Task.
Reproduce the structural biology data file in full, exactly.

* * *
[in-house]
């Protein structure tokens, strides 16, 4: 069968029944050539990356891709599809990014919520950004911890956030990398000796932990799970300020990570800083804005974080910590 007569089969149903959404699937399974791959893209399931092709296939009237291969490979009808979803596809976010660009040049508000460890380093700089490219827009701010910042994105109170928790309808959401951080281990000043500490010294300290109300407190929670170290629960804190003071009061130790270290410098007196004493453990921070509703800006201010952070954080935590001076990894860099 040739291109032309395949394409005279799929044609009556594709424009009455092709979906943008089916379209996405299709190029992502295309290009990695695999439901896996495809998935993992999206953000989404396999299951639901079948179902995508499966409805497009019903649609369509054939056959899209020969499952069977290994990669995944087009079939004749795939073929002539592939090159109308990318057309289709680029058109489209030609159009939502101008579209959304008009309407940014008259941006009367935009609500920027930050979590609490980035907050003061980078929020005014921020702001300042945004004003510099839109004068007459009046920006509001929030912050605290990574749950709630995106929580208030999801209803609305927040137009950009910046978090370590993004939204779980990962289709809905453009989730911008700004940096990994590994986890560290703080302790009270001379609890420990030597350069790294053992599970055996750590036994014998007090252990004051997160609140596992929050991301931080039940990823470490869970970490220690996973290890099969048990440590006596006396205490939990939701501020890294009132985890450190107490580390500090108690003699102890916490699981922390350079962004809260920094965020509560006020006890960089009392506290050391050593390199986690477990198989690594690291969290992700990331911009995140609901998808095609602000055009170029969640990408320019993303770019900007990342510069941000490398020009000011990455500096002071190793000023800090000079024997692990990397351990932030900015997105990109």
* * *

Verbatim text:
[in-house]
């Protein structure tokens, strides 16, 4: 069968029944050539990356891709599809990014919520950004911890956030990398000796932990799970300020990570800083804005974080910590 007569089969149903959404699937399974791959893209399931092709296939009237291969490979009808979803596809976010660009040049508000460890380093700089490219827009701010910042994105109170928790309808959401951080281990000043500490010294300290109300407190929670170290629960804190003071009061130790270290410098007196004493453990921070509703800006201010952070954080935590001076990894860099 040739291109032309395949394409005279799929044609009556594709424009009455092709979906943008089916379209996405299709190029992502295309290009990695695999439901896996495809998935993992999206953000989404396999299951639901079948179902995508499966409805497009019903649609369509054939056959899209020969499952069977290994990669995944087009079939004749795939073929002539592939090159109308990318057309289709680029058109489209030609159009939502101008579209959304008009309407940014008259941006009367935009609500920027930050979590609490980035907050003061980078929020005014921020702001300042945004004003510099839109004068007459009046920006509001929030912050605290990574749950709630995106929580208030999801209803609305927040137009950009910046978090370590993004939204779980990962289709809905453009989730911008700004940096990994590994986890560290703080302790009270001379609890420990030597350069790294053992599970055996750590036994014998007090252990004051997160609140596992929050991301931080039940990823470490869970970490220690996973290890099969048990440590006596006396205490939990939701501020890294009132985890450190107490580390500090108690003699102890916490699981922390350079962004809260920094965020509560006020006890960089009392506290050391050593390199986690477990198989690594690291969290992700990331911009995140609901998808095609602000055009170029969640990408320019993303770019900007990342510069941000490398020009000011990455500096002071190793000023800090000079024997692990990397351990932030900015997105990109």